Mike Austin, chief executive and co-founder of Fresh Relevance, explores how location-based targeting enables personalisation
Travel companies face substantial pressure from the impact of novel coronavirus on the industry. Once our lives will have gone back to normal and consumers start to plan their next holiday, the need for travel brands to differentiate themselves and stand out from the crowd will become ever more acute.
Imagine it’s cold and raining outside, or perhaps you’re still stuck inside self-isolating. You receive a notification on your phone from your favourite travel provider, offering you a package trip to Jamaica, with flights departing from your nearest airport and accommodation, at a good price, in a resort you’ve wanted to try out for years.
While most consumers haven’t received this level of personalisation just yet, it’s easier to deliver than you might think. With geotargeting, marketers can use the shopper’s postcode or the browser geolocation to deliver targeted email and website marketing content that is customised to each person. When location-based targeting is combined with behavioural targeting, every aspect of the travel booking process can be tailored to create an experience that delights.
Accommodation providers in particular are making headway in this space. While on holiday, Airbnb sends travellers recommended things to do and see in the local area, tailored to their past activities and interests. And a number of hotels provide customers with location-specific information by sharing GPS-enabled pop-up notifications, such as their room number and check-in procedure when they arrive within 5km of the premises.
That being said, the wider travel industry has been slow to adopt geolocation. But relying on a one-size-fits all approach to marketing comes at the expense of missed sales opportunities. Our recent study into holiday booking habits found a quarter of consumers (25%) would be more loyal to a travel provider that understands their needs.
Geotargeting can play a significant role in helping to build a better relationship with the customer. Marketing offers can be tailored to the customer’s current context, the moment they are most likely to convert. For example, if a consumer is browsing holidays whilst it’s raining where they are, there’s an opportune moment for brands to highlight deals of locations that enjoy sunny weather currently, to encourage them to make a booking. Should the shopper be hesitant to book online and prefer the face-to-face interaction with a travel agent, you could provide them with the details of their closest high-street store.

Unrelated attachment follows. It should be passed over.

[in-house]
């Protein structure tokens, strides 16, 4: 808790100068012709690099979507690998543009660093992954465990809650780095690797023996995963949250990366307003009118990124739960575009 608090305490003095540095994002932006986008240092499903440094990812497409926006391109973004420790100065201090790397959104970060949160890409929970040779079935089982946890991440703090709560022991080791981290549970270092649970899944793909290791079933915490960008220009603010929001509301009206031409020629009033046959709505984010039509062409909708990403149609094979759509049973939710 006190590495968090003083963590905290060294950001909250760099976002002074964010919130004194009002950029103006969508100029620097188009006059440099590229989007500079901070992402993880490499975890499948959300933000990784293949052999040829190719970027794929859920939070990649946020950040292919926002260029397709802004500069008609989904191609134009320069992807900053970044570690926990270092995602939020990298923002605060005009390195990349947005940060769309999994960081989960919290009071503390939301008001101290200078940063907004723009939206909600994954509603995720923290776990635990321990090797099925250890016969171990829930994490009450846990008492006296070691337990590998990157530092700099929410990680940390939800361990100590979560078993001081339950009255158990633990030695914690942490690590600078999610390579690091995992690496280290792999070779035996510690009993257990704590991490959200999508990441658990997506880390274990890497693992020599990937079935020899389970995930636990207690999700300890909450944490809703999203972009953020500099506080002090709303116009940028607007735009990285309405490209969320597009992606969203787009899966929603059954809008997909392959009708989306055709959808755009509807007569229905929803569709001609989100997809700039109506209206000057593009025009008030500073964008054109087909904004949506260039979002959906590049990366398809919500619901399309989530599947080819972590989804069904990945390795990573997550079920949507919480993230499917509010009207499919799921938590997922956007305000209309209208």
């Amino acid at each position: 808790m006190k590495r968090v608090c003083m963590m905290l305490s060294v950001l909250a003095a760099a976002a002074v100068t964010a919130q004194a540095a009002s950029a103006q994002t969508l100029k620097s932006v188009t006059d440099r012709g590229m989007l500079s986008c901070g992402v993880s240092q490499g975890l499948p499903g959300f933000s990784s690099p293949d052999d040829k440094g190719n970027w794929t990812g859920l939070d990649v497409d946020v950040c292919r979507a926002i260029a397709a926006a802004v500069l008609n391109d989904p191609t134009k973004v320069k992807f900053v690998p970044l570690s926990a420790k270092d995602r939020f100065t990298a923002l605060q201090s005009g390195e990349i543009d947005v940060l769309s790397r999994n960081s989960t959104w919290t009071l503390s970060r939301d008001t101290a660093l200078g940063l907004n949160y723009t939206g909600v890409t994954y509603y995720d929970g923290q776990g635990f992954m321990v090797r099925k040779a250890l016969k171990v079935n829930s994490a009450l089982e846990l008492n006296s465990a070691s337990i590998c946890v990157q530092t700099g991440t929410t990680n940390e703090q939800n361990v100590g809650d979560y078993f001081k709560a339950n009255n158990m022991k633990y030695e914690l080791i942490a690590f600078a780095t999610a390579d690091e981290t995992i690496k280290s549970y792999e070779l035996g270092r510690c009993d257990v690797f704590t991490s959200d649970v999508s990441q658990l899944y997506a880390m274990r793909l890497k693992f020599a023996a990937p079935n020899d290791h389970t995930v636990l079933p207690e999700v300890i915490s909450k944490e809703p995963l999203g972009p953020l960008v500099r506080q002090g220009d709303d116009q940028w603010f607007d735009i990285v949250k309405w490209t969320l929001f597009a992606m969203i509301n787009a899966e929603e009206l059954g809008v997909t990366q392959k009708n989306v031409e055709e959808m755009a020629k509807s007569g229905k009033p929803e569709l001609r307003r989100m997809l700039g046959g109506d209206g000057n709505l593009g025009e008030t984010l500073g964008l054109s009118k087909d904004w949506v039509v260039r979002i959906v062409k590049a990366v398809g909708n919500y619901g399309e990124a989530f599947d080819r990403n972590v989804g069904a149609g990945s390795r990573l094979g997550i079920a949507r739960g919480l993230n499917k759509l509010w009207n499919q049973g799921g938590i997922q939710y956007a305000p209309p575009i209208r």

In a similar vein, geolocation can make each stage of the actual holiday more convenient for the individual. For example, a traveller who is about to depart will appreciate a service email about the upcoming trip, with the weather forecast at the destination and recommendations on what to pack for the region. Convenience and being helpful lies at the heart of building brand loyalty, so adding value where possible can go a long way in deepening the relationship with the customer.
On top of this, geotargeting can help brands nurture existing customer relationships. For instance, for those spontaneous city break bookers, marketers can share last-minute price slashes departing from the customer’s nearest airport, or train station. Similarly, for frequent flyers who are waiting for a delayed flight, travel companies could send them a voucher with money off a nearby airport restaurant or lounge. Ensuring the experience is relevant and personalised to each customer will mean they are more likely to use the services again in the future.
With location-based marketing, travel marketers have the opportunity to deliver a next-generation experience, where every stage of the customer journey is tailored to the individual. Brands that whole-heartedly embrace this will be in the best position to win customers in the challenging year ahead.